30 cultural artefacts were returned to the Mijikenda community on Monday, 30 years after going missing. 

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The totems had been stolen from the community and kept in the Denver Museum of Natural History in Colorado. The totems, locally called 'vogango' represent the spirits of their dead senior elder, Gohu. 

According to the Kaya elders who welcomed the 'spirits', they had haunted those who stole them, and that's why they were returned. 

Cabinet Secretary for Sports, Culture and Arts Amina Mohamed presented the 30 spirits to the Mijikenda elders during a traditional ceremony held at Fort Jesus Museum in Mombasa.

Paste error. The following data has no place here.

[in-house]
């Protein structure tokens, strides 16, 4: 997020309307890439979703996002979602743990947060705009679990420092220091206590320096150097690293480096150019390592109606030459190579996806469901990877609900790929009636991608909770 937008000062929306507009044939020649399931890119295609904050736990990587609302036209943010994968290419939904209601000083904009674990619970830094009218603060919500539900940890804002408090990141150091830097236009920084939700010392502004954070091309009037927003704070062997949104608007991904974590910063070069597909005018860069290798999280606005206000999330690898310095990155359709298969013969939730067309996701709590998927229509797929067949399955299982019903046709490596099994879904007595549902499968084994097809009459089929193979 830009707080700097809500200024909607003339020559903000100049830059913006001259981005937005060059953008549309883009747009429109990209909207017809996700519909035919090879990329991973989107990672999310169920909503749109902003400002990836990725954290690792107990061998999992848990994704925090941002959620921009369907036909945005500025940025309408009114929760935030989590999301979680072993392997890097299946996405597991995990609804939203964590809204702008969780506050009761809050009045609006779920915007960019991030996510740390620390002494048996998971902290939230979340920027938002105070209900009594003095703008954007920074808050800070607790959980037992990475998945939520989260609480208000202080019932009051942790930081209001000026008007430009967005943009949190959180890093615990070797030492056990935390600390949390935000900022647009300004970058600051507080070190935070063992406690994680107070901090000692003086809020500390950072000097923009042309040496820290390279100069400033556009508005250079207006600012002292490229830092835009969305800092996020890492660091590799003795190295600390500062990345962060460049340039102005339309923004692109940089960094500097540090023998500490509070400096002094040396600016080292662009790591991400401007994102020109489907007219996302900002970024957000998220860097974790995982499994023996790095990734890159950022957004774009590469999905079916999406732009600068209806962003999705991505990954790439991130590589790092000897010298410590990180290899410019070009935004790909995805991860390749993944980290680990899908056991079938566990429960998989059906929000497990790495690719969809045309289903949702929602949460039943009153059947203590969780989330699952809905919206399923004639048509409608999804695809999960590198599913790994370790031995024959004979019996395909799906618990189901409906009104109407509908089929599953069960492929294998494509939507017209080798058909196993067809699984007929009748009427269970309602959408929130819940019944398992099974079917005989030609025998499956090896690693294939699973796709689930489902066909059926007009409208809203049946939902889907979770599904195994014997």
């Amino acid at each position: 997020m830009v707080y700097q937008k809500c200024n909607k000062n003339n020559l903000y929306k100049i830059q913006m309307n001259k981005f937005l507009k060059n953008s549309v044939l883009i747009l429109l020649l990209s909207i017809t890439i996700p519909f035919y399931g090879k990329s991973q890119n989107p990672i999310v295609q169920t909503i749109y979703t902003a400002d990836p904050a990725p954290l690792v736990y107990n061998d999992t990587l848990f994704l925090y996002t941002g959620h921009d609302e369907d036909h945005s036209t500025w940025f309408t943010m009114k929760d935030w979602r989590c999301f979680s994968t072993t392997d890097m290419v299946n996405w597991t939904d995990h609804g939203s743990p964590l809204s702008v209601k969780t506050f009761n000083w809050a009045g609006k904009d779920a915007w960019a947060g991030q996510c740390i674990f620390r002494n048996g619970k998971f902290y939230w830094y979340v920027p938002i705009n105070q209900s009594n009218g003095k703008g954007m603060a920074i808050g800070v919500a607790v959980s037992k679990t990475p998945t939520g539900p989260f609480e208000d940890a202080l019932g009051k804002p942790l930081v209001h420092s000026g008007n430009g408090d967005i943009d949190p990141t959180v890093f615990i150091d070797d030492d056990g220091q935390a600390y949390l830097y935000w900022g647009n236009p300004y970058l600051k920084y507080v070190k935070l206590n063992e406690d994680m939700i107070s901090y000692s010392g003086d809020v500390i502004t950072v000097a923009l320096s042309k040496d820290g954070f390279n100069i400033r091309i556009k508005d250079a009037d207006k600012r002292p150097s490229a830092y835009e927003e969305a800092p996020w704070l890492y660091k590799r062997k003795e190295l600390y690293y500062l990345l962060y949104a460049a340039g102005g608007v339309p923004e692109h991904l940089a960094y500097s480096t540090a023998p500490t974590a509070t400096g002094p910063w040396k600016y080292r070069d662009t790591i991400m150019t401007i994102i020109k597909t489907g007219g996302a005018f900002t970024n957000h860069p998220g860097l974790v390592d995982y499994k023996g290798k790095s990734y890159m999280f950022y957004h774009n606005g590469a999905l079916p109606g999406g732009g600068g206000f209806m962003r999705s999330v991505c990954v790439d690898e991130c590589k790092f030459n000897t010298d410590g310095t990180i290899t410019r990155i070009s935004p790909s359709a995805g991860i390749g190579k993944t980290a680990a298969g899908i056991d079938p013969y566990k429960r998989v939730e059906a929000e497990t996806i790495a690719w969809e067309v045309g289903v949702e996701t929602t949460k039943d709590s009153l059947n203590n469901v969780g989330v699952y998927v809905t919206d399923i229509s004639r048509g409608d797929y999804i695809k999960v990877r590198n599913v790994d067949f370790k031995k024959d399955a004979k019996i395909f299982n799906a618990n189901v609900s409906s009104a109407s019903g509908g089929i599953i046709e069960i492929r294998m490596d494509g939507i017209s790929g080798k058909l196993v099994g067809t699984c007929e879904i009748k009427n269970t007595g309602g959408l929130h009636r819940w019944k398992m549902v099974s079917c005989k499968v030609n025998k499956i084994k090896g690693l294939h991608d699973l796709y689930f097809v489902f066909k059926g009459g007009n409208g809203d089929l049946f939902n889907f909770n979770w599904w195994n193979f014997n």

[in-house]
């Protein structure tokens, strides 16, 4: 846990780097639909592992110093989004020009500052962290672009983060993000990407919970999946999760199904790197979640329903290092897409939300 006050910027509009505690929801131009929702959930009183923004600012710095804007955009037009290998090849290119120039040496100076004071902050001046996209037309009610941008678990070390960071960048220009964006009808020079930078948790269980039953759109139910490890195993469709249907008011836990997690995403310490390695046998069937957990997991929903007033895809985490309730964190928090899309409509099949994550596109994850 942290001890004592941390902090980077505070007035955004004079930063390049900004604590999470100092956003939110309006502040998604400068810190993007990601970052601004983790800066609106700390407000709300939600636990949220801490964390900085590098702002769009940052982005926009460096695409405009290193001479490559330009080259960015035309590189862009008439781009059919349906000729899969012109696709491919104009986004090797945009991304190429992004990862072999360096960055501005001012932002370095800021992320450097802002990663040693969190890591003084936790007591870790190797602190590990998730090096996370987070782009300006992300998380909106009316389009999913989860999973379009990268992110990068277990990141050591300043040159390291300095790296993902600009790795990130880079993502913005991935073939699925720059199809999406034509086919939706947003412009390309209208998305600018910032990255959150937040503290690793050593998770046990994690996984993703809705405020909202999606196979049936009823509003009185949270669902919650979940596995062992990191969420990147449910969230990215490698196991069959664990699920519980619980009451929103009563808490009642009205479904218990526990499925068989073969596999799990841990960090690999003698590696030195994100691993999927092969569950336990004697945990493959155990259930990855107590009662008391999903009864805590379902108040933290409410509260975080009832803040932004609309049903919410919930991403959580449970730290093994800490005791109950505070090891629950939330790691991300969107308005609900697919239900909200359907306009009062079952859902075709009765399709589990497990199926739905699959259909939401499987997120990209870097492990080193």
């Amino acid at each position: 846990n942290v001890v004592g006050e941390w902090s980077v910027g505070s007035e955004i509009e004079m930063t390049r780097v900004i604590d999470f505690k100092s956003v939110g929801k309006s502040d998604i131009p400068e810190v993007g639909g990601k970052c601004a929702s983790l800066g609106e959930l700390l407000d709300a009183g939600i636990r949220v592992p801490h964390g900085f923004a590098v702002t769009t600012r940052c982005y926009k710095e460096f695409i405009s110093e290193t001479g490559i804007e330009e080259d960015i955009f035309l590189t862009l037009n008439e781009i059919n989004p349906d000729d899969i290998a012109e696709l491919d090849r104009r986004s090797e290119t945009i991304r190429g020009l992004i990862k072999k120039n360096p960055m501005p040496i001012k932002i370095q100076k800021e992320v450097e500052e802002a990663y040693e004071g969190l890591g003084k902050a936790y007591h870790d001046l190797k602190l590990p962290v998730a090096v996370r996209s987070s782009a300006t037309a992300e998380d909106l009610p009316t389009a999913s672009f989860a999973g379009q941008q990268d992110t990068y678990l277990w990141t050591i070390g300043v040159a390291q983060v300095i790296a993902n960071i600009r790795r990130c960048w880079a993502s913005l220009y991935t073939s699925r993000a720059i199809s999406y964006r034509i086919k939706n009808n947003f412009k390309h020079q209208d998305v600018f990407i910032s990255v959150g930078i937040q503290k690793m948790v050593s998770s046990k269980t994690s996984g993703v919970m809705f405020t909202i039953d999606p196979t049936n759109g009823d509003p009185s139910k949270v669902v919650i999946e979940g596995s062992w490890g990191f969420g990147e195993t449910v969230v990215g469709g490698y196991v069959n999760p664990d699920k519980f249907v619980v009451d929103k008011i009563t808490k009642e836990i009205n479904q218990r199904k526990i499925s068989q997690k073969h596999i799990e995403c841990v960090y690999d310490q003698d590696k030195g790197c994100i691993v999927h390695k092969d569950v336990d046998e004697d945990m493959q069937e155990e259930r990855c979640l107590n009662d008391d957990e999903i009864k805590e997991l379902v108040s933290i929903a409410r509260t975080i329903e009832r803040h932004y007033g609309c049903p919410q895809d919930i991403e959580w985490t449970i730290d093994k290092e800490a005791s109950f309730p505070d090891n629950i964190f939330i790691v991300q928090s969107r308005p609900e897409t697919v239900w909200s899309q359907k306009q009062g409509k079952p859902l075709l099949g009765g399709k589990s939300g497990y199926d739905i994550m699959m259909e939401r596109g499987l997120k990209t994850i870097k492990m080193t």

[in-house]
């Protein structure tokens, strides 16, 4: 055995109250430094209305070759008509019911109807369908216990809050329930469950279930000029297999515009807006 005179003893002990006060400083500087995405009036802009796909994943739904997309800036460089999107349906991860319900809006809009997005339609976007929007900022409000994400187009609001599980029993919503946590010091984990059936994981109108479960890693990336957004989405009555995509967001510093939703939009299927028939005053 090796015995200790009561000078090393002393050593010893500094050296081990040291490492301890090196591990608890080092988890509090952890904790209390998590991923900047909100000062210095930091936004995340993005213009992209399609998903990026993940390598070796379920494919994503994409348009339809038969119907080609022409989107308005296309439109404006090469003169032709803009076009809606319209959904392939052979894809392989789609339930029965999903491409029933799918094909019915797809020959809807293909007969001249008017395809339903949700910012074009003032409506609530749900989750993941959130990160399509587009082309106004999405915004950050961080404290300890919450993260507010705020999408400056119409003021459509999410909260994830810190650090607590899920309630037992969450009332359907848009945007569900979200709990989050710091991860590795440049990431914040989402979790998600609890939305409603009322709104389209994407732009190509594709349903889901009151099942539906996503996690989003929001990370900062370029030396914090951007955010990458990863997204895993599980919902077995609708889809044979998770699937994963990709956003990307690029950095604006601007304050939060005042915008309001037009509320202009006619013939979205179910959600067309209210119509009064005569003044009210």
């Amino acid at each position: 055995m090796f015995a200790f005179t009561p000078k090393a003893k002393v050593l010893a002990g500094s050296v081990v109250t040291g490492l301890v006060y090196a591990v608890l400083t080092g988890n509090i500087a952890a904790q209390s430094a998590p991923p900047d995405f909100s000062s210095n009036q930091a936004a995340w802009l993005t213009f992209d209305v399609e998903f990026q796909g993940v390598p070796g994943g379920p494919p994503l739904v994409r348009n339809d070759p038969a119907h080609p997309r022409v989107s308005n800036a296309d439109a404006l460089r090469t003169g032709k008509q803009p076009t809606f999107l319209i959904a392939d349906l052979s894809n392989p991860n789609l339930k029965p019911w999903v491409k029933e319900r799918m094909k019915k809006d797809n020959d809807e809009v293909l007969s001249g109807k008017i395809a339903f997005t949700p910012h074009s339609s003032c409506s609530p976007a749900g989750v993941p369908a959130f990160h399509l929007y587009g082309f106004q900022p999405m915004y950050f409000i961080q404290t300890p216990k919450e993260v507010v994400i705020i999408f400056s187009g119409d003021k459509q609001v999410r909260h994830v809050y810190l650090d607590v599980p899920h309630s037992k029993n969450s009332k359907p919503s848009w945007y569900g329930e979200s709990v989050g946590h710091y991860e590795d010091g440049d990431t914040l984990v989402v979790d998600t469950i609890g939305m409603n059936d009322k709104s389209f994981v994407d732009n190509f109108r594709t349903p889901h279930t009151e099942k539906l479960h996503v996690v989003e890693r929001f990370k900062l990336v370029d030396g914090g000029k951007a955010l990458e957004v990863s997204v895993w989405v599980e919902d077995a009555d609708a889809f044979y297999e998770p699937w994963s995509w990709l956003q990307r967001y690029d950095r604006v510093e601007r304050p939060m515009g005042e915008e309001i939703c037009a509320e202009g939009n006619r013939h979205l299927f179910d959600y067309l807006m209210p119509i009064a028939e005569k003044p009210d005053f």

"The value of our national history is the best intellectual currency for our future. We will ensure that this quest continues until every item of historical significance finds its way back to our shores. And we can showcase our culture, symbols that we are proud of," Mohamed said in a tweet.

The CS further noted that 29 other cultural artefacts from the US have been kept at Jomo Kenyatta International Airport since 2014. 

She promised the elders that she will make sure they are returned to them, being the rightful owners. 

“These are grave posts erected in honour of spiritual leaders and their value should not be converted to money. I am appealing to the global community to return more cultural artefacts to be put in the rightful use,” she noted as quoted by the Standard.

The artefacts were returned after Philip Jimbi, a top researcher at the National Museum of Kenya (NMK) led a campaign to return over 1,000 cultural artefacts stolen from Kenyan communities and sold.